Throughout history, and across cultures, leaders have great privilege but even greater responsibility. It is possibly forgivable for two colleagues to talk negatively in confidence about a third colleague who was wronged them. But a leader is different. Sure, it can be lonely, and indeed, it requires an abnormally high degree of self-control. But everyone in a school community counts on the principal to be a pillar of ethics, compassion, and honesty. Even those self-appointed stakeholder group representatives who rush to the new principal to see if they can get what they want from a vulnerable new leader can be respectful of a trustworthy leader’s unfavorable decision. 

How long does this period last? Well, while it could take months to build, the hard reality is that this period never ends. But for all the school principals I know and have known over the decades, when that trust is built, it is liberating for the leader. It is immensely satisfying to be able to make decisions that all stakeholder groups respect, even if the decision is not in their favor. It is empowering to be free from cover-ups, personal interests, and negative talk. Most importantly, it allows a school leader to get to the real work of school leadership without constraint. 

Being caught in the middle of different groups, perspectives, needs, and interests is never easy. But school leaders who build trust over time end up finding that their role in the intersection of the hourglass is satisfying and logical. Most importantly, they will find that they can provoke very high levels of positive and productive change within their schools.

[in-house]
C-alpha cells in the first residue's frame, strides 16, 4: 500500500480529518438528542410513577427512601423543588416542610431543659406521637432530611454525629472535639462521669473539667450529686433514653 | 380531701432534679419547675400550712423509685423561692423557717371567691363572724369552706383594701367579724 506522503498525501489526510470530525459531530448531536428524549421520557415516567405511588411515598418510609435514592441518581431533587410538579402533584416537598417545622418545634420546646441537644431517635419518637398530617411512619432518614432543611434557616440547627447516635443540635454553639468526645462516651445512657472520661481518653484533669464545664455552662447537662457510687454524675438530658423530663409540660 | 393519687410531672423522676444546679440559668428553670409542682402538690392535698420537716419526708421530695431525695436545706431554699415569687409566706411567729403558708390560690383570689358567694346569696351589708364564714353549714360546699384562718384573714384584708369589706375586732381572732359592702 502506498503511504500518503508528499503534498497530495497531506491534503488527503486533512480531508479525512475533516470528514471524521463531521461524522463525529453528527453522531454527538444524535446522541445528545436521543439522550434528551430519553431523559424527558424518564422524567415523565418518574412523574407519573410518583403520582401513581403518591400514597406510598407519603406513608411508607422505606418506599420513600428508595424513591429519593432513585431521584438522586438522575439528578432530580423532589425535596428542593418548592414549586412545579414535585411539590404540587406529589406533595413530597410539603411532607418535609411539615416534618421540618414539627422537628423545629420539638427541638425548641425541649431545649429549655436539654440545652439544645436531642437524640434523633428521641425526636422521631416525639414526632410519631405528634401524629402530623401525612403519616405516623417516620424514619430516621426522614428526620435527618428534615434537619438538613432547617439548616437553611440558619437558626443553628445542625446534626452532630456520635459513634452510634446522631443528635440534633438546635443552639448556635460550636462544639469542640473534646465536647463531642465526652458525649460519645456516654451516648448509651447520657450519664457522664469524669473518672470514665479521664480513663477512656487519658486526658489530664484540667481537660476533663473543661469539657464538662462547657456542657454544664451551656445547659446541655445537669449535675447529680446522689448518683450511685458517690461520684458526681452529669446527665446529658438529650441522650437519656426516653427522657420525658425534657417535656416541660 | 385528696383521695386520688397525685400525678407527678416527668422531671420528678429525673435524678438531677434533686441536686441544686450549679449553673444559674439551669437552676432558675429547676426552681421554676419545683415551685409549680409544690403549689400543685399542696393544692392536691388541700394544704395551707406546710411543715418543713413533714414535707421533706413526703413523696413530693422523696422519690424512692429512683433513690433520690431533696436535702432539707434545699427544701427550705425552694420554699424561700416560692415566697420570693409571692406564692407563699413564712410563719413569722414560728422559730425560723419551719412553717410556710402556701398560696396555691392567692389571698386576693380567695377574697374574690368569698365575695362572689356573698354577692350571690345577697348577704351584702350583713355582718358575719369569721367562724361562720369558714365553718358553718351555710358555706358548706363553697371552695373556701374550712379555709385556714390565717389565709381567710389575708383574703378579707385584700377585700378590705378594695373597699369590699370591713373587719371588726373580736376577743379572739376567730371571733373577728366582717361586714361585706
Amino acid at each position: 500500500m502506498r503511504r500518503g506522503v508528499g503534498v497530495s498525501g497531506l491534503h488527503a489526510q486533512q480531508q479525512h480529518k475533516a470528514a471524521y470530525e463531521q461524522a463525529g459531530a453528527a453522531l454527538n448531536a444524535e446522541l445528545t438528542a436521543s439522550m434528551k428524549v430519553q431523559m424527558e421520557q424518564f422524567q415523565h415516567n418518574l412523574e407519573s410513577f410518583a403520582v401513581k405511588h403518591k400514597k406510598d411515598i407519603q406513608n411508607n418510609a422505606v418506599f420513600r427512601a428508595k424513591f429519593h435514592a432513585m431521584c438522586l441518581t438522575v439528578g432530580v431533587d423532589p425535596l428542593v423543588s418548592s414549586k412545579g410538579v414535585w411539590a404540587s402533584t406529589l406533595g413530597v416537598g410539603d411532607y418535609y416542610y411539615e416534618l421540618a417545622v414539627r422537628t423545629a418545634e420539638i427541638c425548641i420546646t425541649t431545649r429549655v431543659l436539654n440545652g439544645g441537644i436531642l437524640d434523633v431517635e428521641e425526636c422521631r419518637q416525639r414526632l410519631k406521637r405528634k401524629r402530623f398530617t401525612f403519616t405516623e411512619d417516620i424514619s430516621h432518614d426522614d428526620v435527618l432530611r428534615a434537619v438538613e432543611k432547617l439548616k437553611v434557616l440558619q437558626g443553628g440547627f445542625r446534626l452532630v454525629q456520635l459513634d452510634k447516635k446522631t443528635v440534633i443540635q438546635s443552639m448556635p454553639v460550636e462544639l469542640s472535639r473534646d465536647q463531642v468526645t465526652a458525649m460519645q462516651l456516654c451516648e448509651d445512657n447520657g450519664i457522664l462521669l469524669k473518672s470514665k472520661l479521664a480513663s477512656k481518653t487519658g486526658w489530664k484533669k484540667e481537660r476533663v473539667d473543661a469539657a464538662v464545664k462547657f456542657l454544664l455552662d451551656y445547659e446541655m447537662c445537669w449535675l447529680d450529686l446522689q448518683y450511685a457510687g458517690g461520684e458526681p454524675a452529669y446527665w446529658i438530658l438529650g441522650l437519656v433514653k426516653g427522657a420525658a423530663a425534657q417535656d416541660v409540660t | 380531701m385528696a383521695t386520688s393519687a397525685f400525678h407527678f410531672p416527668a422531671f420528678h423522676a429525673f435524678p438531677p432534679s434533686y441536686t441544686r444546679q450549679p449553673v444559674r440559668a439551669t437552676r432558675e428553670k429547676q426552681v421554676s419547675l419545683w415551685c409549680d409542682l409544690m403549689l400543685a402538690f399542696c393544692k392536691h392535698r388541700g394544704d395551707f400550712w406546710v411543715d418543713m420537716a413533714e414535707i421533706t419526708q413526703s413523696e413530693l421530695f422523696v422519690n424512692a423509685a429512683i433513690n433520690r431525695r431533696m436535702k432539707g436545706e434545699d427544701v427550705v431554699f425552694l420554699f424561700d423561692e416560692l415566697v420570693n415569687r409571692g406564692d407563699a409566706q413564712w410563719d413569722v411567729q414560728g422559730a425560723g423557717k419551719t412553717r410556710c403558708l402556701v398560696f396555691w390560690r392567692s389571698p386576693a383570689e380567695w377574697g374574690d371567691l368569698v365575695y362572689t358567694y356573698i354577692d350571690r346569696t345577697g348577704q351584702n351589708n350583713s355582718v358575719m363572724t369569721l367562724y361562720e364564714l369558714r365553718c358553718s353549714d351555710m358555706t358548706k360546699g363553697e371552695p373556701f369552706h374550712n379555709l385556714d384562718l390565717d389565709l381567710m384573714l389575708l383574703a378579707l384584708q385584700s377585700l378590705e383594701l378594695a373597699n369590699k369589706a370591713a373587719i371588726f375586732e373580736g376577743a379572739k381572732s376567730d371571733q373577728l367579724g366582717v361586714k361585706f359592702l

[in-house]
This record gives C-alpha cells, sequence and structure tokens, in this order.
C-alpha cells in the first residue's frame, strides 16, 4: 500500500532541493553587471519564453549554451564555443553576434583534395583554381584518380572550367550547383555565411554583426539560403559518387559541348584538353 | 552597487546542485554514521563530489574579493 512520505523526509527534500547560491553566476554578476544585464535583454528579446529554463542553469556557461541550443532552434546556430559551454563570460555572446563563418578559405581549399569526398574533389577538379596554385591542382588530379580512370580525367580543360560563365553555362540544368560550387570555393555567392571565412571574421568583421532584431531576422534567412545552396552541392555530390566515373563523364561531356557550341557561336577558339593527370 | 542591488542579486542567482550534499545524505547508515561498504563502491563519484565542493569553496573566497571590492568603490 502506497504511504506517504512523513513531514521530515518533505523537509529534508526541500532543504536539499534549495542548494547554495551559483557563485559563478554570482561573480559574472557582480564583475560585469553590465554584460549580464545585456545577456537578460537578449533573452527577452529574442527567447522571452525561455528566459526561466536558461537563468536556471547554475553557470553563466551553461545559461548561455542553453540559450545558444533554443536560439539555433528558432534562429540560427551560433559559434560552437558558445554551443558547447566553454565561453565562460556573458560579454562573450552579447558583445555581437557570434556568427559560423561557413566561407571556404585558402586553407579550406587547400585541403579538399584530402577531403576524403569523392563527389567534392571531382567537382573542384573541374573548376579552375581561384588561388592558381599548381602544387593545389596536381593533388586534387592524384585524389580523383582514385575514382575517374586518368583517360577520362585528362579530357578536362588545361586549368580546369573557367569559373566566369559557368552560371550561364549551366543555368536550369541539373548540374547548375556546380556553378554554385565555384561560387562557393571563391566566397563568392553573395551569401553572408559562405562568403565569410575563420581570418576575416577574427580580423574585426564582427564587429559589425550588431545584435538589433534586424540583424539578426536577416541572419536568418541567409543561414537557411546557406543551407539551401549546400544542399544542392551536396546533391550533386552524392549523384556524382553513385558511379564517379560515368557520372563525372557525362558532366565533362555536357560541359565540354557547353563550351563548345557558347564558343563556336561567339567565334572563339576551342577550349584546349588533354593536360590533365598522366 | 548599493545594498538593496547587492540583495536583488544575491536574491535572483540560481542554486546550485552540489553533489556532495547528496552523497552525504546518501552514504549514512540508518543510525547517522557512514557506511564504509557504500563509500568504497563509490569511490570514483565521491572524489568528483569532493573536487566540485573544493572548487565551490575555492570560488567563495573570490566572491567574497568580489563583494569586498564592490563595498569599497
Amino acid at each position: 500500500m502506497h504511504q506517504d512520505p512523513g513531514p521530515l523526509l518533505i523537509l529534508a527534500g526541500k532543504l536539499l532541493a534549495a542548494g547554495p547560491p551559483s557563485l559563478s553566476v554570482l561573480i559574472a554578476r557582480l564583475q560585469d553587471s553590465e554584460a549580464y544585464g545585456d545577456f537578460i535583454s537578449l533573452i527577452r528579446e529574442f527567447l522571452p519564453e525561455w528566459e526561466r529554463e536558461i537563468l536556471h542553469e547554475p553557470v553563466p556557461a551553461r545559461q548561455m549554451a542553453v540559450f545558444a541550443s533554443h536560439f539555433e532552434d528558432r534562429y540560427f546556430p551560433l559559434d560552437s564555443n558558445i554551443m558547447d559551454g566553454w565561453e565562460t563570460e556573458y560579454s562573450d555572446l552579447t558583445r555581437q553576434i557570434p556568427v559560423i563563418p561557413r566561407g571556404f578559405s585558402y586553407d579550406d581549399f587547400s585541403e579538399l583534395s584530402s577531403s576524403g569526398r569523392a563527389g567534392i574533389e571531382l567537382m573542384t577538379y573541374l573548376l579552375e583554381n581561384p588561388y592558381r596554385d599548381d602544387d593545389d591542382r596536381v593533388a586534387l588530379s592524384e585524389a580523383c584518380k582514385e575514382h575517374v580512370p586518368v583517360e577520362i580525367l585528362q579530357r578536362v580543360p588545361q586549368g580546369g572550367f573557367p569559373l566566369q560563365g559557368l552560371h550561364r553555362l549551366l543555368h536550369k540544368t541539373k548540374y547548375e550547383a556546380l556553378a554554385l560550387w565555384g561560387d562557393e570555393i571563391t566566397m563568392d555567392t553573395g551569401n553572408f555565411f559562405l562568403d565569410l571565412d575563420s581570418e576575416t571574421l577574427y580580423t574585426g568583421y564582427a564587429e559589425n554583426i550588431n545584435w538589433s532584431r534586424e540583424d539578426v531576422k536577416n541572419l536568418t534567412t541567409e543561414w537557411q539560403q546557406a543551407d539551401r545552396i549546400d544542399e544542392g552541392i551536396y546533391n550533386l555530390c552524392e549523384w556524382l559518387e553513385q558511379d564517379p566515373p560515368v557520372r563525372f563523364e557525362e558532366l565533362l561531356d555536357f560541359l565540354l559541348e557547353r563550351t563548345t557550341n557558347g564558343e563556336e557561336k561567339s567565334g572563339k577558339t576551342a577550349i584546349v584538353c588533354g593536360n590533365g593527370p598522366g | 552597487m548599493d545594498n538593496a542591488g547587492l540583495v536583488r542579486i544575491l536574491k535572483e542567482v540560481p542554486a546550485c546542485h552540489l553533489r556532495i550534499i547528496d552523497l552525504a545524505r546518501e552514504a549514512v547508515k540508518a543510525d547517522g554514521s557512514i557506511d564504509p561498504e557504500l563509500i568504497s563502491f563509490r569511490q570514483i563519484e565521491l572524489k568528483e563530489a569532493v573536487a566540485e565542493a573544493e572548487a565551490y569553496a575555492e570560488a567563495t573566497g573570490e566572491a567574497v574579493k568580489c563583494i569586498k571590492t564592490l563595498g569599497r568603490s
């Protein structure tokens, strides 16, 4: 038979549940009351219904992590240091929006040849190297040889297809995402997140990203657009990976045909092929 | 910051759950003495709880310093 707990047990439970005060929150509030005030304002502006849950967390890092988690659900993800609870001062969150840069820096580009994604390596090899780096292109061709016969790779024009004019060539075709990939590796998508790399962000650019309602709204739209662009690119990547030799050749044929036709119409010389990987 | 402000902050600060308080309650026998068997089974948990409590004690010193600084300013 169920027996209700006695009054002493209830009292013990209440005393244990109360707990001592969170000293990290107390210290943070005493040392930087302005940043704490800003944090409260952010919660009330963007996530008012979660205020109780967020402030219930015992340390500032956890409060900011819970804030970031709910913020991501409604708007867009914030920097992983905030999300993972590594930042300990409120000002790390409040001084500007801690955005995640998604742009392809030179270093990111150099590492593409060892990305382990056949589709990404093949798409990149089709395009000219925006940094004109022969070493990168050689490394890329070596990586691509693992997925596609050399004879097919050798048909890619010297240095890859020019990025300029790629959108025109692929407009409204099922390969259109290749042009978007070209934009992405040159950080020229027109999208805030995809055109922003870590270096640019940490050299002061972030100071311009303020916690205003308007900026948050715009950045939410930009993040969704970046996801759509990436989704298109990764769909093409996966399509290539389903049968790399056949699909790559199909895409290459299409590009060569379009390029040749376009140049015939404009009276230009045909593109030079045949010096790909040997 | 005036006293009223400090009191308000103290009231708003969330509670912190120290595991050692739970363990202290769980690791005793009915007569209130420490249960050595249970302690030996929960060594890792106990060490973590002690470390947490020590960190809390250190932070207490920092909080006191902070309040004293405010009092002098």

(1) Leithwood, K., Sun, J., & Schumacker, R. (2020). How school leadership influences student learning: A test of “The four paths model”. Educational Administration Quarterly, 56(4), 570-599.

Dr. Ted Purinton is the Founding Dean of the Sharjah Education Academy. Previously as Senior Education Advisor for the Economic Development Board of Bahrain (seconded as C.E./Dean of the Bahrain Teachers College), Purinton doubled the size of the college and expanded its programs and consultative capacity for educational reform within Bahrain.

Previous to that, he served as Dean of the Graduate School of Education at the American University in Cairo (AUC), as well as Associate Provost for the University (AUC’s senior internationalization officer, also responsible for academic administration and strategic initiatives); Chair of the Department of Educational Administration at National Louis University in Chicago; Associate at the Center for Literacy, North Central Regional Educational Laboratory; programs administrator at the Paramount Unified School District in Los Angeles; and a high school/intermediate school English teacher in Los Angeles.

He holds a doctorate in educational policy, planning, and administration from the University of Southern California. Purinton has served on multiple boards for various schools and other educational institutions and has consulted for a wide range of educational organizations and governments on issues ranging from organizational restructuring to teacher professional development, university budget allocation to tertiary system redesign, and more.